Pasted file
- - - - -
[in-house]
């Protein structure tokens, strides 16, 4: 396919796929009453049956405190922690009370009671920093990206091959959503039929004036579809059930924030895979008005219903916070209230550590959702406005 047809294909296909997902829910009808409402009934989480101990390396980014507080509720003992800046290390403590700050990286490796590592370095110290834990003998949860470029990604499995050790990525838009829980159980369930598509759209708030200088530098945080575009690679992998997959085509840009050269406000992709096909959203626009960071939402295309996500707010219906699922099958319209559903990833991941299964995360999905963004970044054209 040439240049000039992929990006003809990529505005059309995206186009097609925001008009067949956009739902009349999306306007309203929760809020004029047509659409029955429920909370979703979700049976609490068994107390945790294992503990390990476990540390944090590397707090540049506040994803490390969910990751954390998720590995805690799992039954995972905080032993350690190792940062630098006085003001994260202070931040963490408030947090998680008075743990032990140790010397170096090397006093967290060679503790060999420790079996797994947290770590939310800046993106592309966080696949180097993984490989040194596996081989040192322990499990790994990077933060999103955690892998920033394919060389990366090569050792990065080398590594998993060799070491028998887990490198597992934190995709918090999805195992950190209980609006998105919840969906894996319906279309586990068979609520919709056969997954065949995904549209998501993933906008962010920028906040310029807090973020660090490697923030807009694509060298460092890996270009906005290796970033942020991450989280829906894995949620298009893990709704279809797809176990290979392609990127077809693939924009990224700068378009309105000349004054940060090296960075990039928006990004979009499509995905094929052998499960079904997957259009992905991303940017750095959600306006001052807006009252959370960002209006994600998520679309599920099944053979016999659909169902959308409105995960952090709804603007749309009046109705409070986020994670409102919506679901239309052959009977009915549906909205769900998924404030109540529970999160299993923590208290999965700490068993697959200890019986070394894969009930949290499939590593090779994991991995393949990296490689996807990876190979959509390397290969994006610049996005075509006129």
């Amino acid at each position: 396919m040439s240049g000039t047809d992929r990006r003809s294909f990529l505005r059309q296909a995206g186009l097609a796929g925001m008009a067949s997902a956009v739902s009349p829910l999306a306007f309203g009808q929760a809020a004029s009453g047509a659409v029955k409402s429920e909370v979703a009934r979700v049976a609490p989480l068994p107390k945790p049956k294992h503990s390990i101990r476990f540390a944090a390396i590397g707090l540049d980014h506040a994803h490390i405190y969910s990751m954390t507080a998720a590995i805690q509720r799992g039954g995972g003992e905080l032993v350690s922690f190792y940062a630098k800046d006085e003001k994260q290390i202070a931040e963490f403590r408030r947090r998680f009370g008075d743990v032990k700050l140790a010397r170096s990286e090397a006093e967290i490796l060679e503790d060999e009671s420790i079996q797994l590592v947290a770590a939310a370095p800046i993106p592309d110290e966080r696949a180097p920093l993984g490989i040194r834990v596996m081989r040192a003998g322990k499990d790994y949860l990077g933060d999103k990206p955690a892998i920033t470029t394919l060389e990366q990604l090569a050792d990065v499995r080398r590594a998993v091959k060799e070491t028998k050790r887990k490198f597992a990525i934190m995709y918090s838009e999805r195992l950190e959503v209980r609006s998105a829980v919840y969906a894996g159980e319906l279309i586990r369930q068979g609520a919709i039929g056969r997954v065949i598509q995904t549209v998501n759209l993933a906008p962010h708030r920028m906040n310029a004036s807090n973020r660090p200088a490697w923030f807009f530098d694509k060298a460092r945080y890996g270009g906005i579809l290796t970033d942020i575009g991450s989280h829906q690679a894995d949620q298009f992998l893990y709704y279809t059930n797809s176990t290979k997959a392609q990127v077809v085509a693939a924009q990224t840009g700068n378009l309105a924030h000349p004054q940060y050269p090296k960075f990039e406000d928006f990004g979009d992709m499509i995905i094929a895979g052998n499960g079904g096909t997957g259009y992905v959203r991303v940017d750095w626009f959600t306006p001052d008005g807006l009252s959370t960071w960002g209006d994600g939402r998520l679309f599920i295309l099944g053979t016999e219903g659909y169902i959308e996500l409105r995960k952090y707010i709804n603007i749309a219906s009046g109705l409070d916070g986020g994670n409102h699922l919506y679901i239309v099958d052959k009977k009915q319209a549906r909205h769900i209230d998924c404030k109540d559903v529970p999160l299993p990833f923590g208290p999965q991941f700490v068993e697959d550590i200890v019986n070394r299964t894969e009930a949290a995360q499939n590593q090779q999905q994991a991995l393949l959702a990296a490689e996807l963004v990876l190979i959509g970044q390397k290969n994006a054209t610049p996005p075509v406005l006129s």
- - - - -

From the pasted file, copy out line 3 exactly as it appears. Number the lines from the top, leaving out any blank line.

């Amino acid at each position: 396919m040439s240049g000039t047809d992929r990006r003809s294909f990529l505005r059309q296909a995206g186009l097609a796929g925001m008009a067949s997902a956009v739902s009349p829910l999306a306007f309203g009808q929760a809020a004029s009453g047509a659409v029955k409402s429920e909370v979703a009934r979700v049976a609490p989480l068994p107390k945790p049956k294992h503990s390990i101990r476990f540390a944090a390396i590397g707090l540049d980014h506040a994803h490390i405190y969910s990751m954390t507080a998720a590995i805690q509720r799992g039954g995972g003992e905080l032993v350690s922690f190792y940062a630098k800046d006085e003001k994260q290390i202070a931040e963490f403590r408030r947090r998680f009370g008075d743990v032990k700050l140790a010397r170096s990286e090397a006093e967290i490796l060679e503790d060999e009671s420790i079996q797994l590592v947290a770590a939310a370095p800046i993106p592309d110290e966080r696949a180097p920093l993984g490989i040194r834990v596996m081989r040192a003998g322990k499990d790994y949860l990077g933060d999103k990206p955690a892998i920033t470029t394919l060389e990366q990604l090569a050792d990065v499995r080398r590594a998993v091959k060799e070491t028998k050790r887990k490198f597992a990525i934190m995709y918090s838009e999805r195992l950190e959503v209980r609006s998105a829980v919840y969906a894996g159980e319906l279309i586990r369930q068979g609520a919709i039929g056969r997954v065949i598509q995904t549209v998501n759209l993933a906008p962010h708030r920028m906040n310029a004036s807090n973020r660090p200088a490697w923030f807009f530098d694509k060298a460092r945080y890996g270009g906005i579809l290796t970033d942020i575009g991450s989280h829906q690679a894995d949620q298009f992998l893990y709704y279809t059930n797809s176990t290979k997959a392609q990127v077809v085509a693939a924009q990224t840009g700068n378009l309105a924030h000349p004054q940060y050269p090296k960075f990039e406000d928006f990004g979009d992709m499509i995905i094929a895979g052998n499960g079904g096909t997957g259009y992905v959203r991303v940017d750095w626009f959600t306006p001052d008005g807006l009252s959370t960071w960002g209006d994600g939402r998520l679309f599920i295309l099944g053979t016999e219903g659909y169902i959308e996500l409105r995960k952090y707010i709804n603007i749309a219906s009046g109705l409070d916070g986020g994670n409102h699922l919506y679901i239309v099958d052959k009977k009915q319209a549906r909205h769900i209230d998924c404030k109540d559903v529970p999160l299993p990833f923590g208290p999965q991941f700490v068993e697959d550590i200890v019986n070394r299964t894969e009930a949290a995360q499939n590593q090779q999905q994991a991995l393949l959702a990296a490689e996807l963004v990876l190979i959509g970044q390397k290969n994006a054209t610049p996005p075509v406005l006129s």